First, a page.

Most luminous Supernova
On June 15, 2015 a group of scientists discovered a tremendous stellar explosion, which they named ASASSN-15th, utilizing the All Sky Automated Survey for Supernovae (ASASSN). This was the most luminous supernova ever detected, with an absolute magnitude of -23.5, which exceeds by 50 times the brightness of the whole Milkyway Galaxy and it´s twice as luminous as any other known supernova. It is estimated to be 3.8 light years from the earth in the direction of the southern Indus Constellation.
A supernova is a gigantic explosion of a star and it´s one of the most powerful explosions in the universe. This kind of event occurs when the core of a star experiences a change. This change can originate in two different ways, each of them resulting in a supernova.
The first kind of supernova occurs in binary systems of stars, orbiting the same stellar point. Often binary stars can exchange mass. When a white dwarf accrues mass from a nearby star, it may reach the Chandrasekhar limit of 1.44 the mass of the sun, which causes it to explode as a supernova.
The other type of supernova happens at the end of a massive star lifespan, when the star has used all of its fuel to produce energy. When this happens, the star collapses under its own gravity. When the collapsation reaches the outer limits of the star’s core, it causes the violent expulsion of the outer layers of the star resulting in a Supernova explosion.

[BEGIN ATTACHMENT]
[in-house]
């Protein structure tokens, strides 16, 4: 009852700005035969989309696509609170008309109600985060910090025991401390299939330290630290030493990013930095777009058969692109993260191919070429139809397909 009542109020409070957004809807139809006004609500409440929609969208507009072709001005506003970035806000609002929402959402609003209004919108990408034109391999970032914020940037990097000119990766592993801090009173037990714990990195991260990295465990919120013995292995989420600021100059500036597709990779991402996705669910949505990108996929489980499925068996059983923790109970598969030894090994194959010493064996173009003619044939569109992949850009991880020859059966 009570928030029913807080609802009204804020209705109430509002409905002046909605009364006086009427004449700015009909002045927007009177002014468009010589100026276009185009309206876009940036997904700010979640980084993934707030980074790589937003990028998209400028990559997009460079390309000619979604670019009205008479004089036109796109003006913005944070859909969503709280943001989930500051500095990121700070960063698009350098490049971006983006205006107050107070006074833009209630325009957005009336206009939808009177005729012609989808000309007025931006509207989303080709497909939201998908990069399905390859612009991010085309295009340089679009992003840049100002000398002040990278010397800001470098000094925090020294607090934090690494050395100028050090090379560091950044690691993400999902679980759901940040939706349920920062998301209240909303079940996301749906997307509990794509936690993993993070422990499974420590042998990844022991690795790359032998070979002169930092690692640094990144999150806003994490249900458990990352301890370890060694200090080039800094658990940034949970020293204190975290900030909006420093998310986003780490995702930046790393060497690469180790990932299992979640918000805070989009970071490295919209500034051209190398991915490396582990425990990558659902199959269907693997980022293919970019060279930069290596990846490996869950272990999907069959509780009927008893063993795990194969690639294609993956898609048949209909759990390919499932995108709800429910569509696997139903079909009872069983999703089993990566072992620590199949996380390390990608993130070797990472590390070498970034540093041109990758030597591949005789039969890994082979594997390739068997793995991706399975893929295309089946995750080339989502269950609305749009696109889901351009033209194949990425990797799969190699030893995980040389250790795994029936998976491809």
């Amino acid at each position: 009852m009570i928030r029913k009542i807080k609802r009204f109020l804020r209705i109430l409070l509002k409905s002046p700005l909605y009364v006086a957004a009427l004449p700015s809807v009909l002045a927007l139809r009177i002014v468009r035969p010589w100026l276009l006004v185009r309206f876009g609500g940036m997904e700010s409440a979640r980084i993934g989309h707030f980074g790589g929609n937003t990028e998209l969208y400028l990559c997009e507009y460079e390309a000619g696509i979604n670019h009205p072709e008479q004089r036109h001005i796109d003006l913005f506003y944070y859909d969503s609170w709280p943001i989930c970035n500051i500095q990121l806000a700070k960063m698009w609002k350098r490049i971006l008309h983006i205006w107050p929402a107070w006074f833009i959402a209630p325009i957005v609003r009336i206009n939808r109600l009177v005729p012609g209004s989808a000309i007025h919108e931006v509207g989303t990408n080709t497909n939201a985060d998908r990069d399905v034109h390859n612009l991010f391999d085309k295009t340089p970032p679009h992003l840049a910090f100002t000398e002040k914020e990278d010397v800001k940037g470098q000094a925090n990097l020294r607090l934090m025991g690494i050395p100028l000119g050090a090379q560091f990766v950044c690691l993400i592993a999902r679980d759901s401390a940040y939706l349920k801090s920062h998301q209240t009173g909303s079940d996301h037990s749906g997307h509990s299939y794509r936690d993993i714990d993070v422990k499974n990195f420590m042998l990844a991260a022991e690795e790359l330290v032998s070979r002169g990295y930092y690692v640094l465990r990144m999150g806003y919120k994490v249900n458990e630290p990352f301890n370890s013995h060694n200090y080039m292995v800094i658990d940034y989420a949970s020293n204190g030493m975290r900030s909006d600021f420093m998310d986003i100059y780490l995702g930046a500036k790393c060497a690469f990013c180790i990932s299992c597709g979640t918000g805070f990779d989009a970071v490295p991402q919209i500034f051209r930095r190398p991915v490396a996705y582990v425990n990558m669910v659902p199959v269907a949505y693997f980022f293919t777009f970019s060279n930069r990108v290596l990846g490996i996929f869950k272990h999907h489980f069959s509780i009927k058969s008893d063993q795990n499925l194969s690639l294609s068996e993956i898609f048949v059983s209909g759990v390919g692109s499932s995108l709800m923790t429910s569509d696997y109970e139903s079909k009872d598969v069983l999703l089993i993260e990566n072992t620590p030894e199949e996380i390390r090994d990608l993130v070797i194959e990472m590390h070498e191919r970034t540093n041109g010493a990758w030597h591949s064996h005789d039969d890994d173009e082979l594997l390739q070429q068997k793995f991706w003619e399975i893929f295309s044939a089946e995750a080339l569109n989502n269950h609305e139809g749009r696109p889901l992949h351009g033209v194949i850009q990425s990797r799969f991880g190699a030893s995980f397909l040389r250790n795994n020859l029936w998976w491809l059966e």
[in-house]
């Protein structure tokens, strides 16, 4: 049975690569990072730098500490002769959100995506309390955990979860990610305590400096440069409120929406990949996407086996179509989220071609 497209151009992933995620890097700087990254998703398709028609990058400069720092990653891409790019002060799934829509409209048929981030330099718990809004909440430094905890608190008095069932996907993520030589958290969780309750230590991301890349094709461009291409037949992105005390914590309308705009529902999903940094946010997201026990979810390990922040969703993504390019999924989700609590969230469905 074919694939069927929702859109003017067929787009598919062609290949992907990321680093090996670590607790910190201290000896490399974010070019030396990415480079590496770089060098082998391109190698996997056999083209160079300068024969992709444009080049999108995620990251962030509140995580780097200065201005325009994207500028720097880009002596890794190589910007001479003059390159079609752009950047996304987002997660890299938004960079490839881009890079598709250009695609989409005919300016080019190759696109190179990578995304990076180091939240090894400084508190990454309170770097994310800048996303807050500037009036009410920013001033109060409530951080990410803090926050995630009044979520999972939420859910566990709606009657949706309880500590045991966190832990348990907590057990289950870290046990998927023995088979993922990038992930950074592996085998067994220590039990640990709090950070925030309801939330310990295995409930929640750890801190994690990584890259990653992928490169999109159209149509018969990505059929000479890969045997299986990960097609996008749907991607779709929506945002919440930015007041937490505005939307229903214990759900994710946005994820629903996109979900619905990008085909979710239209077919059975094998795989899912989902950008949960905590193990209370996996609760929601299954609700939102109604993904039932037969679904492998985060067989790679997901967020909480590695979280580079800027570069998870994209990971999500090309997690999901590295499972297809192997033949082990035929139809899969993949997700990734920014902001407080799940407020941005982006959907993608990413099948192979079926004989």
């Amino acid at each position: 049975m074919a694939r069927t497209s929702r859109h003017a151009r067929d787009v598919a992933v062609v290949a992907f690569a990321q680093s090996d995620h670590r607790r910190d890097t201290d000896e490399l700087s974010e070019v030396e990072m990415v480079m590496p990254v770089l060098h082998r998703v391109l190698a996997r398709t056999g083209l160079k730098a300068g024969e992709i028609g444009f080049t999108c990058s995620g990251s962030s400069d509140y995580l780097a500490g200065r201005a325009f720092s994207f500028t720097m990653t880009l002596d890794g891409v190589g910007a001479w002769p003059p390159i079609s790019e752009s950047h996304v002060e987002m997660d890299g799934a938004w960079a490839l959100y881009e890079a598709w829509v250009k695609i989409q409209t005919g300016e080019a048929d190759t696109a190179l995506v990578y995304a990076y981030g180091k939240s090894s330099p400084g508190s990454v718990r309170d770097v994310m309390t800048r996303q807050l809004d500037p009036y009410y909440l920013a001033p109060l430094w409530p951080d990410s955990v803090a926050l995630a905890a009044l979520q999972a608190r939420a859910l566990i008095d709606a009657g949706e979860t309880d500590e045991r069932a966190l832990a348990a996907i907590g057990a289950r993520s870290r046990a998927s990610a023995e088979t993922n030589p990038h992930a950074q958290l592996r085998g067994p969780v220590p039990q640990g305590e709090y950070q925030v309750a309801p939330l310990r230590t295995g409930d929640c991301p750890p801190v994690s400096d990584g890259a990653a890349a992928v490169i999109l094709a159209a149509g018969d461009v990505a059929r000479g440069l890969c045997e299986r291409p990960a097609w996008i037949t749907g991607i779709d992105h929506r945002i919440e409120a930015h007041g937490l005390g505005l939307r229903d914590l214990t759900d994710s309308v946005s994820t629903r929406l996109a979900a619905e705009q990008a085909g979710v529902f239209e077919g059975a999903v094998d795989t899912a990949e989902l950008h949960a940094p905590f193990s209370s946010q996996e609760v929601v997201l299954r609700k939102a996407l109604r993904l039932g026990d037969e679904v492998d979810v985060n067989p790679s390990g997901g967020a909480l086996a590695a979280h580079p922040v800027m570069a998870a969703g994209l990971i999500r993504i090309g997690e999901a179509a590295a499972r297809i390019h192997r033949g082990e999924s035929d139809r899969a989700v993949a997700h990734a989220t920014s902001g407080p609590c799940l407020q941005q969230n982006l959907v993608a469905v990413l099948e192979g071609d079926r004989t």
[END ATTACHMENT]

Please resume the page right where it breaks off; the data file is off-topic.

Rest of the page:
Super Luminous Supernovae (SLSNe)
Super Luminous Supernovae are the newly discovered cases of stellar explosions that are from 10 to several hundred times more powerful than any other known supernovae. It´s believed that these kind of supernovae could be powered by highly magnetized, and rapidly rotating neutron stars known as magnetars; however, the real source of their powerful luminosity is still a debate among scientists.
SN 2011kl and ASASSn-15th are the most recent cases of SLSNe. In a graphic analysis of their gamma ray spectrum, the first discovered SLSNe, SN 2011kl showed a super gamma ray burst that went on for several hours; while the normal gamma ray burst of previous known supernovas fade away in just minutes. The most recently discovered SLSNe, ASASSn-15th´s luminosity lasted for over a month, exceeding in brightness that of any other supernova by several hundred times.
From Supernova to Magnetar
A little more than a decade ago, most astrophysicists would have assumed such large explosions only happened in the early universe, when very massive stars were more common; however, after the powerful Supernovae were discovered, they developed new ways to describe them. One assumption on how this type of Supernovae occur states that it could be powered by a highly magnetic rotating neutron star or magnetar, which is the remnant of a supernova after it has burned all of its fuel and has gone through collapsation and then explosion in the end of its life.
When a huge star explodes into a Supernova, it might produce a twirling body of neutrons the size of city creating highly magnetic field that heats up the expanding particles, thus brightening the explosion; however, scientists think that the newly luminous supernova is way too luminous for this hypothesis.
The magnetar would at least have to rotate one thousand times per second and produce a magnetic field 10-100 trillion times that of the earth to produce such huge luminosity. Other theories appoint that the Supernova could have encountered a layer of gas that generated a shockwave; however, the supernova does not show hydrogen or helium contents which makes up a gas cloud.
This particular luminous Supernova, which is thought to be visible for the next couple of years, should give scientists a clue to what the real source of its enormous brightness come from. #Nuclear Energy #Science #Nature